Everyone is drinking, peering into their screens and swiping on the faces of strangers they may have sex with later that evening. “Ew, this guy has Dad bod,” a young woman says of a potential match, swiping left.Her friends smirk, not looking up.“Tinder sucks,” they say. At a booth in the back, three handsome twentysomething guys in button-downs are having beers.It’s not uncommon for parents and grandparents to set their children up on blind dates with suitable matches they’ve found.If their child’s significant other doesn’t meet with the parents’ approval, continuing the relationship will be very difficult.For a lot of Chinese people, serious dating starts after they’ve finished school.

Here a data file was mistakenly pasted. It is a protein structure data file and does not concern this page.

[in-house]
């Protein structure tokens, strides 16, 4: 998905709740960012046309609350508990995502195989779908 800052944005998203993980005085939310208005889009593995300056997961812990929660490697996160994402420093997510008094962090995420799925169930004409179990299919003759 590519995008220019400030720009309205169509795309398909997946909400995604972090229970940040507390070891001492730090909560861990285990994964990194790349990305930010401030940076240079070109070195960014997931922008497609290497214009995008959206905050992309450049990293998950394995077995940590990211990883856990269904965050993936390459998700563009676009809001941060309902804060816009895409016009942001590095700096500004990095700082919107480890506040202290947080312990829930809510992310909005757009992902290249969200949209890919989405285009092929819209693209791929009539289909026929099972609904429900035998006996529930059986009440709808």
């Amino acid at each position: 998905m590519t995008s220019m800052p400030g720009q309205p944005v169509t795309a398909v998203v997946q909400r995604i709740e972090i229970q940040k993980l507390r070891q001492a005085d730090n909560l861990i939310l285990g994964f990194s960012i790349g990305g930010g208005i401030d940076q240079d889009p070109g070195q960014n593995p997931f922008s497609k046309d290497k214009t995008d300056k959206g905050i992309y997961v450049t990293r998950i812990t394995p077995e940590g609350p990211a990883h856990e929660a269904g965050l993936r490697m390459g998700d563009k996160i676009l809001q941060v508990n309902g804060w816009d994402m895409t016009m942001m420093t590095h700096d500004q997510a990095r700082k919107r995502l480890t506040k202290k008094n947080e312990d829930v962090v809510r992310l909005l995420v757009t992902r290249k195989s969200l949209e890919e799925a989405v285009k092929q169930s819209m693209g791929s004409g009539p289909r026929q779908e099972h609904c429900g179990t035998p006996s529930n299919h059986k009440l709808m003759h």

The imbalance has spilled over into the post-college dating scene.
As I argue in “DATE-ONOMICS: How Dating Became a Lopsided Numbers Game,” the college and post-college hookup culture is a byproduct, not of Tinder or Facebook (another target of modern scolds), but of shifting demographics among the college-educated.
Much as the death toll of WWI caused a shortage of marriageable men in the 1920s, today’s widening gender gap in college enrollment has created unequal numbers in the post-college dating pool.
As you may expect, dating is a little bit different in China than it is in most Western countries.
The basics are the same—people are people everywhere—but there are still a few differences regarding culture and social cues to note.